How do we cope with this? First, we work hard to understand our own context. That is, as interpreters of the New Testament we must become increasingly suspicious of our own preferences and ourselves. For example, if we come from a highly individualistic culture (so common in the West) in which the church emphasizes private salvation, we may have difficulty understanding the biblical notion of corporate sin. Or we may be unprepared to see how Jesus’s proclamation of “the kingdom of God” had social and economic implications. If we come from a society where religion and politics are strictly separated, it may be impossible to see how Jesus’s kingdom bore down on the political structures of his day.
Second, we must embrace the cultural context of the biblical world. If we do not share some of the reflexes of Paul’s first readers, if we cannot appreciate the difficulties of gentiles and Jews living side by side in first-century churches, it will be impossible to understand much of the New Testament. This means that the ancient context has precedence because we are interpreting ancient texts. What may seem perfectly obvious to us may not have been obvious to an original ancient reader. This matter of contextual precedence is often behind many disputed passages of the New Testament. When Paul writes, “Does not the very nature of things teach you that if a man has long hair, it is a disgrace to him?” (1 Cor. 11:14) we have to pause and think carefully about Paul’s appeal to what is “natural.” Natural to whom? And what is “long hair,” and why did Paul think it was important? Questions from culture and context pile up quickly around a little text like this.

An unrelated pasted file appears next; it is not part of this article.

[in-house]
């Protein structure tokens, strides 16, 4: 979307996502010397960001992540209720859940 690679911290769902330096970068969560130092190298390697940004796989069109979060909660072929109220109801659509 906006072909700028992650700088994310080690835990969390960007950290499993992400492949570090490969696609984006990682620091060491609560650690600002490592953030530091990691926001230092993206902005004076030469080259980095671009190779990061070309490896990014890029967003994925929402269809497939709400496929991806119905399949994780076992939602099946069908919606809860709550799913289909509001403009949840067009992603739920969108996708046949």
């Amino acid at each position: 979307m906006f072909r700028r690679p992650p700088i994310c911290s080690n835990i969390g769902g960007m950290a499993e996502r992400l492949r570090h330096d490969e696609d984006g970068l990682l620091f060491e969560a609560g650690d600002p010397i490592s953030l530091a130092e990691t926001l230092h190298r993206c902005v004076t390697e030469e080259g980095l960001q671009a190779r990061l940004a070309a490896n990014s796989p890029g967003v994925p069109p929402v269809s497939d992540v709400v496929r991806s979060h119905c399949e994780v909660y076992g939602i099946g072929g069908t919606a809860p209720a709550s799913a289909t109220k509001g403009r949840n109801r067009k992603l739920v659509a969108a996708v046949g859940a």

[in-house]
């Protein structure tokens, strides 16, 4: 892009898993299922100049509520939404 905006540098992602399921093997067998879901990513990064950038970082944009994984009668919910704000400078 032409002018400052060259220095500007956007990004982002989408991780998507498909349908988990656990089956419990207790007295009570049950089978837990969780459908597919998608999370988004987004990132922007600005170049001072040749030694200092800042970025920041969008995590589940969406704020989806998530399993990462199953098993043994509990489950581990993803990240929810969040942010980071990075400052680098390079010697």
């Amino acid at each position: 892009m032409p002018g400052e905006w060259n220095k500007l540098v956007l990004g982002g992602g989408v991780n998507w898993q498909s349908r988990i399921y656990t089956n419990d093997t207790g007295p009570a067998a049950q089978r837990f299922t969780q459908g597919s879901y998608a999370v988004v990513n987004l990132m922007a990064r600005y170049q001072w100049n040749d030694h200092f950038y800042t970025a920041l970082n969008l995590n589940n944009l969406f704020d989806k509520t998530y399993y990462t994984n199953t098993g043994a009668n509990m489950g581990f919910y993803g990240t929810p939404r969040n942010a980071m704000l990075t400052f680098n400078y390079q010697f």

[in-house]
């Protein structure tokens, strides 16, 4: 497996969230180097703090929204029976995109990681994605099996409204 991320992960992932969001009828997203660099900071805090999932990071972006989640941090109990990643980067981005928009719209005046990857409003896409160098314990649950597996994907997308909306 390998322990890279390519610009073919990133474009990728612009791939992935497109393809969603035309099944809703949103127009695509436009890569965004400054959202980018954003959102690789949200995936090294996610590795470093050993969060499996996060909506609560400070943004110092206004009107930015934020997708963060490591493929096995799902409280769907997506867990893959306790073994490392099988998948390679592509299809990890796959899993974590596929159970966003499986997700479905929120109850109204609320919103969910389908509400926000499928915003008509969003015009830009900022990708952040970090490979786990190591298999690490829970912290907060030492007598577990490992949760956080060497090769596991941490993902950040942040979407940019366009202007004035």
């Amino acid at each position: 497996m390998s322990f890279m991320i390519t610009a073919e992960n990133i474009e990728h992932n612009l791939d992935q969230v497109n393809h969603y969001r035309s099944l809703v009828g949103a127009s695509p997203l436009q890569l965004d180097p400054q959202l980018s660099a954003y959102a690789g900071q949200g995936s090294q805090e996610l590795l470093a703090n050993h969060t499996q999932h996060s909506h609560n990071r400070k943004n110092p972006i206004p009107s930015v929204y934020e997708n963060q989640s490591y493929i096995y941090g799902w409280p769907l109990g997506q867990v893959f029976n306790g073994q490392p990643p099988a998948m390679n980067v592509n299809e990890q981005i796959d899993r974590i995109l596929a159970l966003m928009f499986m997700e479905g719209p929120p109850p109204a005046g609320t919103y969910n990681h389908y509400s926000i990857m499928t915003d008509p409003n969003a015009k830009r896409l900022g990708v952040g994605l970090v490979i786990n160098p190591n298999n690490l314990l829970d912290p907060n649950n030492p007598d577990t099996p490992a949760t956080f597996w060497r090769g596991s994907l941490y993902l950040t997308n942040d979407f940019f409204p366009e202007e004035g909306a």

Context, Context, Context
Words have a certain indeterminacy of meaning. That is, they gain meaning only when they are set firmly in a context. If a modern politician is referred to as “green,” it could mean a variety of things. She could be “new” to the field, deeply jealous, an environmentalist, or belong to a party that wears green uniforms. Perhaps she is Irish. For that matter, one of our authors is named “Green.” Perhaps that is the politician’s surname! We have no idea. In other words, “green” has little meaning unless it is tied to a context. The meaning of the word itself is not “determined” without a context. It must fit its range of meanings, or what is called its semantic range. Green cannot mean some things (green cannot mean “red”), but it can mean a lot of other things within limits.